- Stop the excess payments to Medicare Advantage plans. (In President’s Budget)
- Cancel the 2010 Medicare Comparative Cost Adjustment demonstration. (Speaker Pelosi deferred for 2 years.)
- Eliminate the arbitrary 45% cap on general revenue funding for Medicare. (The House refuses to implement it.).
- Eliminate means-tested (income-based) premiums for Medicare Part B.
Improve access to affordable medicines.
- Create a public prescription drug benefit within traditional Medicare, requiring CMS to negotiate drug prices.
- Allow re-importation of prescription drugs. (In President’s budget)
Policy and Program Initiatives for the First Year
Ensure health justice for veterans
- Eliminate the barriers (financial, administrative and gender) to timely health care for veterans.
Improve the health of the nation
- Take steps now to link action across government sectors (employment, housing, education, environment, commerce and trade, health) to address the social and economic conditions and policies that make people sick and produce health inequities: economic deprivation, discrimination, and adverse conditions at work, in the environment, and in the neighborhood. Make improving health and reducing health inequities a criterion for all government initiatives.
Build a basis for effective, efficient financing and delivery of health care
- Speed up the development of an adequate primary care workforce.
- Investigate the effectiveness, efficiency, and discriminatory practices in the health insurance industry.
- Compare effectiveness of medical treatments and implement best practices. (In Recovery Act )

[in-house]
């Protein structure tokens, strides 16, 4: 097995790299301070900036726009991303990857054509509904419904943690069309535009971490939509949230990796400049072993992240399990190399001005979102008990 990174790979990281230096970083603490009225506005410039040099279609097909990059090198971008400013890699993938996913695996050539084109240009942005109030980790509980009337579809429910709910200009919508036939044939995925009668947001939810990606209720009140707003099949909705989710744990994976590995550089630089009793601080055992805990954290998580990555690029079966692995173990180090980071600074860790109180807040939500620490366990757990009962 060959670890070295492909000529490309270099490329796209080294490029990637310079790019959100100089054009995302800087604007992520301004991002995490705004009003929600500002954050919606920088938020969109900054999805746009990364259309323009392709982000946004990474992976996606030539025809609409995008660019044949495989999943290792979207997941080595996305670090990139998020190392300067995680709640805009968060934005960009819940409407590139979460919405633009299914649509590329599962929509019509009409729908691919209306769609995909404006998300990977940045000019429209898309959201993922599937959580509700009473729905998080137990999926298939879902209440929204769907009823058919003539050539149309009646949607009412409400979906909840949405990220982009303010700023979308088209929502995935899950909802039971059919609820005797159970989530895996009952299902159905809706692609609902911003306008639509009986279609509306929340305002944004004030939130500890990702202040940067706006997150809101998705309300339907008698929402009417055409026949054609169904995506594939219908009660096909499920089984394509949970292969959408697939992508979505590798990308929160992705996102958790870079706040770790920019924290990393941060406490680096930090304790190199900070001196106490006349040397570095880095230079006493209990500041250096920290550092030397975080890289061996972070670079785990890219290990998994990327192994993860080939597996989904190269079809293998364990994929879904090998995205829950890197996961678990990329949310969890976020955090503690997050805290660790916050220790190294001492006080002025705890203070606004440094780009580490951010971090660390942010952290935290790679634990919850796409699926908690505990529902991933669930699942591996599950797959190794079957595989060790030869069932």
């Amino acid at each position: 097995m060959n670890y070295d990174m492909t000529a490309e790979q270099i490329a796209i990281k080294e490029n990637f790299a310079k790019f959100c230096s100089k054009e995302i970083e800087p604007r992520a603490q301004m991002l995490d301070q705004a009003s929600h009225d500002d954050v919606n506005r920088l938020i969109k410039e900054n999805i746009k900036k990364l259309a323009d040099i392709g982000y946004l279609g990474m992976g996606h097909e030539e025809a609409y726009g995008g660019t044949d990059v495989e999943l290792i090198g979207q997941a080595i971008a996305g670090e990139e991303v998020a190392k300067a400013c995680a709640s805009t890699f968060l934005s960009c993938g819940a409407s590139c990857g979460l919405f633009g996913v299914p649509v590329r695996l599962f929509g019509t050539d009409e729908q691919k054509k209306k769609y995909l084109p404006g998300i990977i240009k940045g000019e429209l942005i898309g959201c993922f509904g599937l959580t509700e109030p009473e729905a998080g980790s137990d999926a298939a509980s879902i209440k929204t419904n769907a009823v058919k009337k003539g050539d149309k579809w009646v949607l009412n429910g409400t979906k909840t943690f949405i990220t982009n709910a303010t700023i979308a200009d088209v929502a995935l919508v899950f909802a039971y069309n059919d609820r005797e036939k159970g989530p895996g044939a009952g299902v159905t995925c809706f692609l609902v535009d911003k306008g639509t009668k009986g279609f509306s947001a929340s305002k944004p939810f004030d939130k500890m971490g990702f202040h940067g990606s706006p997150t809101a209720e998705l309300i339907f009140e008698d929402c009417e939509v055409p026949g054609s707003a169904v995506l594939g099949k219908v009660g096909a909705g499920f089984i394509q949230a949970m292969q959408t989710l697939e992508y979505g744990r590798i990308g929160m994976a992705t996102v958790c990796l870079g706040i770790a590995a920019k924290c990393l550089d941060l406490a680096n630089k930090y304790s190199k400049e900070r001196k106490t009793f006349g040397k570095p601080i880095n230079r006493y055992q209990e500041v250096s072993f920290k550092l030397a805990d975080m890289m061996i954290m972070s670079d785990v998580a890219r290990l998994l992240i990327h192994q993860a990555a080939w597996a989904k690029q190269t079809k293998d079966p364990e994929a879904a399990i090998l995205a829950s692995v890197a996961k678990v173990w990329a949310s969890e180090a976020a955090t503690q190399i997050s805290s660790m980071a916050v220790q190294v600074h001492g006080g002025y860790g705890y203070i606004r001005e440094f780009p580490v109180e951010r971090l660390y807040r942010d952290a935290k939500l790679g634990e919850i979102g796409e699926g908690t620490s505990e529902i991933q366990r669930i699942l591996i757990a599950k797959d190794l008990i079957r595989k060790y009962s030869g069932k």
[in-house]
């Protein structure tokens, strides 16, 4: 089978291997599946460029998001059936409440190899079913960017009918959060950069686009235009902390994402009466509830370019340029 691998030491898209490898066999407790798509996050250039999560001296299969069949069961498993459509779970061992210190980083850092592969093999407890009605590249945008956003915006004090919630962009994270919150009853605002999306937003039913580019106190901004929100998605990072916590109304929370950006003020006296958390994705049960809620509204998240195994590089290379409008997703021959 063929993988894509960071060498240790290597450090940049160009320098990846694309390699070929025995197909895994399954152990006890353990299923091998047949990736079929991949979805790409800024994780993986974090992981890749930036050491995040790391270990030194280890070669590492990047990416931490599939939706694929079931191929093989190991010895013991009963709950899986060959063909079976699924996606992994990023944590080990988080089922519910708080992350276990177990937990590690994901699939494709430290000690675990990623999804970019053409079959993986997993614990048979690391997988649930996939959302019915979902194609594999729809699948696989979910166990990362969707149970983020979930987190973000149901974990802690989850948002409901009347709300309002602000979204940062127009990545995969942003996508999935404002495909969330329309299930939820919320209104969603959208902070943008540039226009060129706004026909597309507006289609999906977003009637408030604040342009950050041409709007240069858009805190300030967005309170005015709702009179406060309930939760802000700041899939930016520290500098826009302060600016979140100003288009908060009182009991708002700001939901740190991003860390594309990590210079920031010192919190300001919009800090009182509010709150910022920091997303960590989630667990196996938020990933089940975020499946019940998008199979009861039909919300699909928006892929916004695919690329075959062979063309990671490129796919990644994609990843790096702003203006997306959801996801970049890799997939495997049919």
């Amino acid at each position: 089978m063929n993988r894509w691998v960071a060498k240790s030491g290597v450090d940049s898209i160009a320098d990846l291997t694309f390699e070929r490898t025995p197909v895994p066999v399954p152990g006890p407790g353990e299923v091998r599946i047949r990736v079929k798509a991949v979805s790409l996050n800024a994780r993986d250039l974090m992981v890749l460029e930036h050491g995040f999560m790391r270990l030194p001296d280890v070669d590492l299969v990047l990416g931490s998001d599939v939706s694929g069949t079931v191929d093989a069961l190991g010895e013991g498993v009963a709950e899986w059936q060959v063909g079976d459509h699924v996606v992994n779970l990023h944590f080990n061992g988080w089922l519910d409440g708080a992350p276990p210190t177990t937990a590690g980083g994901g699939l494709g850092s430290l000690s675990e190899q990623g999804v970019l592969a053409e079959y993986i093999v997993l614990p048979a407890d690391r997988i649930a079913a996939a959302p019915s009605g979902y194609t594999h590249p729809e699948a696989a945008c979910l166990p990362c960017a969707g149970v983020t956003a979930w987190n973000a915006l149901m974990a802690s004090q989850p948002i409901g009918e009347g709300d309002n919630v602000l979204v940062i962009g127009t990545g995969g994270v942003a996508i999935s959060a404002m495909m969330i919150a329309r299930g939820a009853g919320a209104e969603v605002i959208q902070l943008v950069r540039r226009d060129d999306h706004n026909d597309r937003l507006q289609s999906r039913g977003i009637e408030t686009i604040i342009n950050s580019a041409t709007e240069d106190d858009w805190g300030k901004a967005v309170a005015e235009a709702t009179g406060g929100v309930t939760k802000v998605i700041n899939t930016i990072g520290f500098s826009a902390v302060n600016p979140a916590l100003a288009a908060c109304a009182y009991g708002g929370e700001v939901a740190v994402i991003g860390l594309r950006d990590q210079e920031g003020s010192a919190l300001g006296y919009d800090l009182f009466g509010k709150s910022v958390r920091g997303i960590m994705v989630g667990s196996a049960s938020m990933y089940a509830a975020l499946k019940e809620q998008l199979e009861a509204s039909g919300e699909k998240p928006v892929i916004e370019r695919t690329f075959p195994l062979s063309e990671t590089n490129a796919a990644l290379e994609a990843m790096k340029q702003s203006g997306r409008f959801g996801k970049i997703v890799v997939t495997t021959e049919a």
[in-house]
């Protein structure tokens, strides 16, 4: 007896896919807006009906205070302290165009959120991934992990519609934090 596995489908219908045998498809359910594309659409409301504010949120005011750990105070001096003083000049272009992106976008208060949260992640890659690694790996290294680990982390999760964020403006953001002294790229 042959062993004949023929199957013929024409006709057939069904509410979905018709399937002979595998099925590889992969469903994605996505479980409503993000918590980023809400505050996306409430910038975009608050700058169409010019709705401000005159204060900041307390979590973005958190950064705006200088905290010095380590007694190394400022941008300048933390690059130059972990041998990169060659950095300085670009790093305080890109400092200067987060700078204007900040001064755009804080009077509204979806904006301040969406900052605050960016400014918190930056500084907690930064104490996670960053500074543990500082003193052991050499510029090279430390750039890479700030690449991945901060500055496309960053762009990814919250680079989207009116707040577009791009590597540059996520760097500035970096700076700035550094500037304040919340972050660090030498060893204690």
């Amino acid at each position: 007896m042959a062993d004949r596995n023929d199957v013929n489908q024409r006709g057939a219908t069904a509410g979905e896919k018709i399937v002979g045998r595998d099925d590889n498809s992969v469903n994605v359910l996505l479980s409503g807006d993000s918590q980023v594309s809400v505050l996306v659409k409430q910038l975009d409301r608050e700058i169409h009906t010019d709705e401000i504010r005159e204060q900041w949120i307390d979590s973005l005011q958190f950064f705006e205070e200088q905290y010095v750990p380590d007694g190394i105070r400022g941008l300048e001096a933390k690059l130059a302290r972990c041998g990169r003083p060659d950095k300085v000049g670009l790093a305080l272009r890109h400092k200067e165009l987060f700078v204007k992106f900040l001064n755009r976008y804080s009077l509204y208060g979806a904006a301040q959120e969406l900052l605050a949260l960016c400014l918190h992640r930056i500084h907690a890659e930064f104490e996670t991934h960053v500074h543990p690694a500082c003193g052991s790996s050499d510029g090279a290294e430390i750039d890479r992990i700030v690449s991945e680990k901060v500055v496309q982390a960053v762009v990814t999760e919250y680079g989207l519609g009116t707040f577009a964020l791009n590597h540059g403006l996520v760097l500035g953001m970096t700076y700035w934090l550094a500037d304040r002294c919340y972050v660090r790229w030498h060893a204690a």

- Propose adequate, stable Medicare financing with cost-growth containment to ensure Medicare’s continued ability to meet beneficiary needs without being burdensome financially.
- Enact universal coverage for quality, affordable, publicly accountable health care.
 Our nation’s hard-won commitment to parity for mental health coverage must be implemented throughout.
 The Child Health and Medicare Protection Act of 2007 was passed by an overwhelming majority in the House of Representatives, August 1, 2007. Not considered by the Senate. Supported by then Senator Obama.
 See report of the World Health Organization’s Commission on the Social Determinants of Health:
Preamble to a First 100 Days Health Agenda
The First 100 Days Health Agenda is offered as a platform for unified action by organizations working to achieve quality, affordable and accessible health care for all Americans, and to improve the nation’s health. It frames immediate steps that respond to the deepening economic crisis, shore up and expand existing public programs, and improve health.
(Read the whole Preamble by clicking below)
Click here for the Preamble
Tell us what you think: email@example.com
An Appeal to Congress and the President: Save Medicare
Alliance to Restore Medicare
This appeal lists six vital steps for preserving Medicare as the successful program that brought health care to older and disabled people and for safeguarding its political viability as an essential element of the foundation for universal coverage. To join the Center for Policy Analysis and others in supporting the ARM, go to: http://www.alliancetorestoremedicare.org./join_form.htm